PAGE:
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This is a question regarding exercise (II.2.15) in Kunen's Set Theory (2011):

The exercise reads:

"We shall see later that $ZFC\vdash $Con$(\Gamma)$ whenever $\Gamma$ is a finite subset of $ZFC$. Use this to define explicitly, in $ZFC$, a binary relation $E$ on $\omega$ such that $ZFC\vdash\varphi^{\omega,E}$ for each axiom $\varphi$ of $ZFC$".

Now the hint reads:

"List the axioms of $ZFC$ in some computable way, as {$\xi_i:i<\omega$}; let $ZFC_n=${$\xi_i:i<n$}. Working in $ZFC$, we can define $\Gamma$ to be $ZFC$ if $ $Con$(ZFC)$; if $\neg $Con$(ZFC)$, let $\Gamma=ZFC_n$ where $n$ is largest such that $ $Con$(ZFC_n)$. Then clearly $ $Con$(\Gamma)$, and observe that the proof of the Completeness Theorem yields an explicit $E$ such that $(\omega;E)\models \Gamma$".

I'm not sure how to go about this excercise, but I'm under the impression that if I let $\psi$ be the sentence "there is a binary relation $E$ on $\omega$ such that $ZFC\vdash\varphi^{\omega,E}$ for each axiom $\varphi$ of $ZFC$", then I want to show that $ZFC\vdash\psi$. Is this correct?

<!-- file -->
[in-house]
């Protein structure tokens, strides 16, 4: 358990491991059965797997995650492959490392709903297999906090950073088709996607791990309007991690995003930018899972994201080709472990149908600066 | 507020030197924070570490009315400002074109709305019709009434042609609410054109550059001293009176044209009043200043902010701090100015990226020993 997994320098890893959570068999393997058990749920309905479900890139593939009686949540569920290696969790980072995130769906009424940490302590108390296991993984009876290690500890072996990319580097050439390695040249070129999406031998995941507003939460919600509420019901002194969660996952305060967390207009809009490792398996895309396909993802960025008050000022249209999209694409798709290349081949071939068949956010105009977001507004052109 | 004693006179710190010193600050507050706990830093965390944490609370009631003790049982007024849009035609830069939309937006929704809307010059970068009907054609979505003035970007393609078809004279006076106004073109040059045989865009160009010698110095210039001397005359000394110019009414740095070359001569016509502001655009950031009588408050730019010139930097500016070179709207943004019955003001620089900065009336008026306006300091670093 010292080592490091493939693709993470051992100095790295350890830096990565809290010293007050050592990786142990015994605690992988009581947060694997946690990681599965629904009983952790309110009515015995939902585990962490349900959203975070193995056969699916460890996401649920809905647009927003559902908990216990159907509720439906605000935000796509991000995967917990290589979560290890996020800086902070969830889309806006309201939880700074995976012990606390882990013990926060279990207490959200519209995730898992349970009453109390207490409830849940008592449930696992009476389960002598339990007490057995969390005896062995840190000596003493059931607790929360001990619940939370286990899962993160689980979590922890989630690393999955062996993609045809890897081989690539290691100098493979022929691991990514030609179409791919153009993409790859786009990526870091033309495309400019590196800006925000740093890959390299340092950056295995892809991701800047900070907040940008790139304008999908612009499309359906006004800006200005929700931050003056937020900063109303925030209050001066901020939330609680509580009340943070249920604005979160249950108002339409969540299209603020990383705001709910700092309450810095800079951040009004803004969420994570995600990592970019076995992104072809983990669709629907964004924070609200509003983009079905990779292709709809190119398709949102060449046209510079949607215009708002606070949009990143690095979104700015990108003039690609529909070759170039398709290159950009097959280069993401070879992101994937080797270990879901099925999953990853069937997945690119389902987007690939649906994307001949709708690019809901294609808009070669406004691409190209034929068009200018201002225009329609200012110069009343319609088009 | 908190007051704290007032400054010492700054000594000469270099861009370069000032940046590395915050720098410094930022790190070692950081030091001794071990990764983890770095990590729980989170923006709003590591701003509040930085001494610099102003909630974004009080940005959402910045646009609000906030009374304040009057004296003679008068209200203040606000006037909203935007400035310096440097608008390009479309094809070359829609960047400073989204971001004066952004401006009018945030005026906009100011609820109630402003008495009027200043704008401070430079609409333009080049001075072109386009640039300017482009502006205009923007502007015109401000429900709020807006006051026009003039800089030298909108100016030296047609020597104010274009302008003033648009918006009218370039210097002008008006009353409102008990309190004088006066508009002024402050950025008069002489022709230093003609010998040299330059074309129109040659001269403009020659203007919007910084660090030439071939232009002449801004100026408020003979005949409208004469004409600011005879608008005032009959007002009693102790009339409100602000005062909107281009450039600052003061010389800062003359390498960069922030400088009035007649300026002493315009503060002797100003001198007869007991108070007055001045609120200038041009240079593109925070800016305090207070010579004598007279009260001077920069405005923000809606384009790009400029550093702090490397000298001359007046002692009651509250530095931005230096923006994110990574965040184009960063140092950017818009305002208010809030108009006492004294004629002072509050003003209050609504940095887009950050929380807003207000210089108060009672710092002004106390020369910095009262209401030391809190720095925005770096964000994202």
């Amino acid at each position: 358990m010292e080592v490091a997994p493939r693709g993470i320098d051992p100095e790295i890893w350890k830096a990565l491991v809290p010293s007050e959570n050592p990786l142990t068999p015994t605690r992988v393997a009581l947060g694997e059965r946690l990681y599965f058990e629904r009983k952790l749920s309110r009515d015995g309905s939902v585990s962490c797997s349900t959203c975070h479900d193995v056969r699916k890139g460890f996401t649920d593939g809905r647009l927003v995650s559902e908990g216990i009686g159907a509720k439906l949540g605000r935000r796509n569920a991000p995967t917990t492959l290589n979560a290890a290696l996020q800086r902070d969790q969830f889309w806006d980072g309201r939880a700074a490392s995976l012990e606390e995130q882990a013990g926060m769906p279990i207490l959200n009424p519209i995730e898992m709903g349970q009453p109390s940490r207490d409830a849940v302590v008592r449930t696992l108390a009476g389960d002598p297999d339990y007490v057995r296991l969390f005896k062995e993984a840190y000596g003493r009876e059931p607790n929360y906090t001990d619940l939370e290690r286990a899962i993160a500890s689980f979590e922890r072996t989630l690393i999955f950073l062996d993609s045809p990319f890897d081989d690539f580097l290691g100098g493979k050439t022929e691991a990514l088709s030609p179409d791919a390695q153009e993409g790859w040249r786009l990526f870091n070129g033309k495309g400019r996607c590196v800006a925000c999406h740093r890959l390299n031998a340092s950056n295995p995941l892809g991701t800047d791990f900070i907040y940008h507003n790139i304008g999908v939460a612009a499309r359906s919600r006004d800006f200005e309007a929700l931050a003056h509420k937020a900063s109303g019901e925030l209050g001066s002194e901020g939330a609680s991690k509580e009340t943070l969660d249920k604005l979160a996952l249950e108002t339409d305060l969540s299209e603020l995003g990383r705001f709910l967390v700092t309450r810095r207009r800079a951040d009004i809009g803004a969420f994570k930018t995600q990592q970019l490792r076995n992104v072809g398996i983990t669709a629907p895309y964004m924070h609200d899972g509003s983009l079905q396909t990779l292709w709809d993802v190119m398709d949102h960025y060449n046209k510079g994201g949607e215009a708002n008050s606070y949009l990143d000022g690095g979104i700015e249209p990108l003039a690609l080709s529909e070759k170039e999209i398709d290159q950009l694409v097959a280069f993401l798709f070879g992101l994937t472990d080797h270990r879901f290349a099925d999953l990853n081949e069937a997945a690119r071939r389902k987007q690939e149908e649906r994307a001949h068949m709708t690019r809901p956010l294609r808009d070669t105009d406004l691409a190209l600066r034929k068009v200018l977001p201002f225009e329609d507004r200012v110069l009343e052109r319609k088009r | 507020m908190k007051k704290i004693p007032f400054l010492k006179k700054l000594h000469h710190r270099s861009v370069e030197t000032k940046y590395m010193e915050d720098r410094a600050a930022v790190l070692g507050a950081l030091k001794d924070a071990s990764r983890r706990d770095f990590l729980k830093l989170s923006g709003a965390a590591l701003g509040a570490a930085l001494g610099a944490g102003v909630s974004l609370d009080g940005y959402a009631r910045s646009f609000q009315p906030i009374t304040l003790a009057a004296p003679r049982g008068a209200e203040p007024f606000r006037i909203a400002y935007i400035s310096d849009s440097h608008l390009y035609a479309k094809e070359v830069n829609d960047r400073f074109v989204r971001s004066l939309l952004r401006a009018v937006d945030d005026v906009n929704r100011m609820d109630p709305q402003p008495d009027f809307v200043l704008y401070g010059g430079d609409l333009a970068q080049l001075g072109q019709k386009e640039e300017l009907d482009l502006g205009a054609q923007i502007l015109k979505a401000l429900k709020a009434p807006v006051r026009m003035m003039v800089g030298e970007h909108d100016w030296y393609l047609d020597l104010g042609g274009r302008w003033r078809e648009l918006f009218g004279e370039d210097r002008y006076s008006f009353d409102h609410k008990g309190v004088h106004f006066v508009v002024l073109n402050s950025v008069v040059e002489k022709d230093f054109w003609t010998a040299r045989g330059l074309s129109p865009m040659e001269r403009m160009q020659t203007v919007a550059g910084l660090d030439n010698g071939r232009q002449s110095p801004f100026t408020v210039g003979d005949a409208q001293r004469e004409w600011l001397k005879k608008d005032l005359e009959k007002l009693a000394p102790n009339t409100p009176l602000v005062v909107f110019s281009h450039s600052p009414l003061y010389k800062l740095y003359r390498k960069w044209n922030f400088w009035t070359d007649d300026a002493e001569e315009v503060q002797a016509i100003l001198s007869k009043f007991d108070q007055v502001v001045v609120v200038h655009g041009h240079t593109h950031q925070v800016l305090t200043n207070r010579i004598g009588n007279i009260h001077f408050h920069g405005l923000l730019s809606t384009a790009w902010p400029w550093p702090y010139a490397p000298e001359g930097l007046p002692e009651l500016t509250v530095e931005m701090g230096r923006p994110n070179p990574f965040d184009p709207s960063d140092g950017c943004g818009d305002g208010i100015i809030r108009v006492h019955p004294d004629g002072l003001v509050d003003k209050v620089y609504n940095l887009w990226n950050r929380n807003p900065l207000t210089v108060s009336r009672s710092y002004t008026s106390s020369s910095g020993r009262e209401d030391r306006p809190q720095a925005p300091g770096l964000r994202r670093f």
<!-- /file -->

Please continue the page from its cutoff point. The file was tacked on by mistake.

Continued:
Any help is appreciated, Thanks.

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This is not a website for exercises. Try Stack Exchange instead. This is a website for research level mathematics. Please see the FAQ –  David White Aug 14 '13 at 0:16
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@David: This is research level. The solution to this particular problem has come up several times on MathOverflow before. –  François G. Dorais Aug 14 '13 at 0:35
    
Ok, I retracted my vote to close. I do wish that there was some research motivation for the question, though. –  David White Aug 14 '13 at 0:40
    
François, do you have links? I think I recall you writing about the Feferman consistency at some point, but I found only the link I added in my answer, which doesn't have a post by you. –  Joel David Hamkins Aug 14 '13 at 0:51
    
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1 Answer

up vote 11 down vote accepted

This kind of thing can be confusing, so let me try to help.

Enumerate the axioms of ZFC in some canonical manner, and let $\Gamma$ be the longest initial segment of this list of axioms that is consistent (perhaps this is all of ZFC, if ZFC is consistent, or perhaps it is the theory arises from only finitely many axioms, if it isn't). In any case, $\Gamma$ is consistent, by definition, and so it has a countable model. Indeed, from $\Gamma$ we can define a canonical model of $\Gamma$, via the Henkin construction. Since the language is finite and we need only countably many Henkin constants, we can view the Henkin construction as resulting definably in a model whose elements are the natural numbers, with a relation $E$. Thus, in ZFC we have defined a relation $E$ on $\omega$, and proved that $(\omega,E)$ satisfies the largest consistent initial segment of ZFC.

In short, we define the relation $E$ as: